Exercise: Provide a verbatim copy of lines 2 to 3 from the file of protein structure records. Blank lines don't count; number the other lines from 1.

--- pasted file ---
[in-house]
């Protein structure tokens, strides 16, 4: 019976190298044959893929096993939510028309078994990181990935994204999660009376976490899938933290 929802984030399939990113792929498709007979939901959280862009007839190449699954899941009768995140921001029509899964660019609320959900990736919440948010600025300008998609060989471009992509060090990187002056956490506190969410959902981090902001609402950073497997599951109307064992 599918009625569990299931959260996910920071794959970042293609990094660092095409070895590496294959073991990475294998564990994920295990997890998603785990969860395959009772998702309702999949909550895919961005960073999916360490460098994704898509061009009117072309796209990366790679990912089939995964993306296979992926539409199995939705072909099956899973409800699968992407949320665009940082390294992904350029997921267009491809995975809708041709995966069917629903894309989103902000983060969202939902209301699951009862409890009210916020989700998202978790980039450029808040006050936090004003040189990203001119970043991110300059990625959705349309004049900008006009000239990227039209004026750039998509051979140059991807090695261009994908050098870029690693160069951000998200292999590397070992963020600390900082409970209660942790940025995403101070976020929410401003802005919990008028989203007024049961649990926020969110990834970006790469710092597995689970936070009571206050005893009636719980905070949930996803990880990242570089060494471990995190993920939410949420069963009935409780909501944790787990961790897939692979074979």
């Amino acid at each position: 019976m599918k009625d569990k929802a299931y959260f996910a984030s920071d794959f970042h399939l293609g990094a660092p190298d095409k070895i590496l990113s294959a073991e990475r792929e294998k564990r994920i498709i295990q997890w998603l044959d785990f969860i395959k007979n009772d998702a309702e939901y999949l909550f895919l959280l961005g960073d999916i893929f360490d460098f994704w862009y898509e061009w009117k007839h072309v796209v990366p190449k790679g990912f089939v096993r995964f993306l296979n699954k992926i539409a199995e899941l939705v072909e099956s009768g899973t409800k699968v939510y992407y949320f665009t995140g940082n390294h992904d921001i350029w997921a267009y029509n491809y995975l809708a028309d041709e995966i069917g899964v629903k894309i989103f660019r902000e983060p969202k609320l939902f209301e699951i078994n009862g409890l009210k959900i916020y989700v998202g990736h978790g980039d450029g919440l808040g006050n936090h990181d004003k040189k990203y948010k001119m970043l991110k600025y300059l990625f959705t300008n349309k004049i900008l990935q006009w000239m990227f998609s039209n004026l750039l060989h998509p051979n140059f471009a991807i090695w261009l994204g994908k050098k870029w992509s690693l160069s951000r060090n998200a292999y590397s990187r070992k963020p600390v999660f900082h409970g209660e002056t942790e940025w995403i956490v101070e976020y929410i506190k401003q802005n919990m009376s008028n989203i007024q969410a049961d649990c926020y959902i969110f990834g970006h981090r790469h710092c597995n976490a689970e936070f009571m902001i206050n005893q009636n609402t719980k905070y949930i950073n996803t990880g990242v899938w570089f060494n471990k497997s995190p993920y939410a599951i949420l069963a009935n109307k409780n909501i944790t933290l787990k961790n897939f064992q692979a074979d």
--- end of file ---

């Protein structure tokens, strides 16, 4: 019976190298044959893929096993939510028309078994990181990935994204999660009376976490899938933290 929802984030399939990113792929498709007979939901959280862009007839190449699954899941009768995140921001029509899964660019609320959900990736919440948010600025300008998609060989471009992509060090990187002056956490506190969410959902981090902001609402950073497997599951109307064992 599918009625569990299931959260996910920071794959970042293609990094660092095409070895590496294959073991990475294998564990994920295990997890998603785990969860395959009772998702309702999949909550895919961005960073999916360490460098994704898509061009009117072309796209990366790679990912089939995964993306296979992926539409199995939705072909099956899973409800699968992407949320665009940082390294992904350029997921267009491809995975809708041709995966069917629903894309989103902000983060969202939902209301699951009862409890009210916020989700998202978790980039450029808040006050936090004003040189990203001119970043991110300059990625959705349309004049900008006009000239990227039209004026750039998509051979140059991807090695261009994908050098870029690693160069951000998200292999590397070992963020600390900082409970209660942790940025995403101070976020929410401003802005919990008028989203007024049961649990926020969110990834970006790469710092597995689970936070009571206050005893009636719980905070949930996803990880990242570089060494471990995190993920939410949420069963009935409780909501944790787990961790897939692979074979």
């Amino acid at each position: 019976m599918k009625d569990k929802a299931y959260f996910a984030s920071d794959f970042h399939l293609g990094a660092p190298d095409k070895i590496l990113s294959a073991e990475r792929e294998k564990r994920i498709i295990q997890w998603l044959d785990f969860i395959k007979n009772d998702a309702e939901y999949l909550f895919l959280l961005g960073d999916i893929f360490d460098f994704w862009y898509e061009w009117k007839h072309v796209v990366p190449k790679g990912f089939v096993r995964f993306l296979n699954k992926i539409a199995e899941l939705v072909e099956s009768g899973t409800k699968v939510y992407y949320f665009t995140g940082n390294h992904d921001i350029w997921a267009y029509n491809y995975l809708a028309d041709e995966i069917g899964v629903k894309i989103f660019r902000e983060p969202k609320l939902f209301e699951i078994n009862g409890l009210k959900i916020y989700v998202g990736h978790g980039d450029g919440l808040g006050n936090h990181d004003k040189k990203y948010k001119m970043l991110k600025y300059l990625f959705t300008n349309k004049i900008l990935q006009w000239m990227f998609s039209n004026l750039l060989h998509p051979n140059f471009a991807i090695w261009l994204g994908k050098k870029w992509s690693l160069s951000r060090n998200a292999y590397s990187r070992k963020p600390v999660f900082h409970g209660e002056t942790e940025w995403i956490v101070e976020y929410i506190k401003q802005n919990m009376s008028n989203i007024q969410a049961d649990c926020y959902i969110f990834g970006h981090r790469h710092c597995n976490a689970e936070f009571m902001i206050n005893q009636n609402t719980k905070y949930i950073n996803t990880g990242v899938w570089f060494n471990k497997s995190p993920y939410a599951i949420l069963a009935n109307k409780n909501i944790t933290l787990k961790n897939f064992q692979a074979d």